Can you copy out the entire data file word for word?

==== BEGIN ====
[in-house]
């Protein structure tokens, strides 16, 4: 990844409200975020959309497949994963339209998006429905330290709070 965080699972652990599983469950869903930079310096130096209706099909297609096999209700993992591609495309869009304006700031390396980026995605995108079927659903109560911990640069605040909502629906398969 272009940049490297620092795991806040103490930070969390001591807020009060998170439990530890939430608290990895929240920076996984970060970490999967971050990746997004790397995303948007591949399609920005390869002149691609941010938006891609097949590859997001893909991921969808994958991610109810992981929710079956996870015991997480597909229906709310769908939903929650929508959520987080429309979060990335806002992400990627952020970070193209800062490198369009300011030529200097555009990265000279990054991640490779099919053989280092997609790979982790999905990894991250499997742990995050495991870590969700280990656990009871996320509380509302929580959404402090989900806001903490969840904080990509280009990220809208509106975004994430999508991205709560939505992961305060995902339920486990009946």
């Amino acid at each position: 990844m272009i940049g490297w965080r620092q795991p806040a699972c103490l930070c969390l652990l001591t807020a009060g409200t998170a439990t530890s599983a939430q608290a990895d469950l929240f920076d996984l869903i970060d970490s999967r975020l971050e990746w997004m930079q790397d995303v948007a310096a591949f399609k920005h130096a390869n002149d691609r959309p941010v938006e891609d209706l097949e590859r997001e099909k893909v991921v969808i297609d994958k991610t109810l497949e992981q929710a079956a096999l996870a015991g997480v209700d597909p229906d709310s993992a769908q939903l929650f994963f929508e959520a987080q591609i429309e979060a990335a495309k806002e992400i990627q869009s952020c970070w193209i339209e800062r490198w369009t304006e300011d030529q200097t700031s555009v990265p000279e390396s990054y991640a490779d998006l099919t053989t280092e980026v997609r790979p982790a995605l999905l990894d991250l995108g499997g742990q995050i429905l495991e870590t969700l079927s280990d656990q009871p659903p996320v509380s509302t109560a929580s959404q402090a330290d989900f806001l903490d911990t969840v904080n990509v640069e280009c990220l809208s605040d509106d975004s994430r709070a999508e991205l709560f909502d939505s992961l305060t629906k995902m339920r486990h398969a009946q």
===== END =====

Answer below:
[in-house]
């Protein structure tokens, strides 16, 4: 990844409200975020959309497949994963339209998006429905330290709070 965080699972652990599983469950869903930079310096130096209706099909297609096999209700993992591609495309869009304006700031390396980026995605995108079927659903109560911990640069605040909502629906398969 272009940049490297620092795991806040103490930070969390001591807020009060998170439990530890939430608290990895929240920076996984970060970490999967971050990746997004790397995303948007591949399609920005390869002149691609941010938006891609097949590859997001893909991921969808994958991610109810992981929710079956996870015991997480597909229906709310769908939903929650929508959520987080429309979060990335806002992400990627952020970070193209800062490198369009300011030529200097555009990265000279990054991640490779099919053989280092997609790979982790999905990894991250499997742990995050495991870590969700280990656990009871996320509380509302929580959404402090989900806001903490969840904080990509280009990220809208509106975004994430999508991205709560939505992961305060995902339920486990009946």
């Amino acid at each position: 990844m272009i940049g490297w965080r620092q795991p806040a699972c103490l930070c969390l652990l001591t807020a009060g409200t998170a439990t530890s599983a939430q608290a990895d469950l929240f920076d996984l869903i970060d970490s999967r975020l971050e990746w997004m930079q790397d995303v948007a310096a591949f399609k920005h130096a390869n002149d691609r959309p941010v938006e891609d209706l097949e590859r997001e099909k893909v991921v969808i297609d994958k991610t109810l497949e992981q929710a079956a096999l996870a015991g997480v209700d597909p229906d709310s993992a769908q939903l929650f994963f929508e959520a987080q591609i429309e979060a990335a495309k806002e992400i990627q869009s952020c970070w193209i339209e800062r490198w369009t304006e300011d030529q200097t700031s555009v990265p000279e390396s990054y991640a490779d998006l099919t053989t280092e980026v997609r790979p982790a995605l999905l990894d991250l995108g499997g742990q995050i429905l495991e870590t969700l079927s280990d656990q009871p659903p996320v509380s509302t109560a929580s959404q402090a330290d989900f806001l903490d911990t969840v904080n990509v640069e280009c990220l809208s605040d509106d975004s994430r709070a999508e991205l709560f909502d939505s992961l305060t629906k995902m339920r486990h398969a009946q």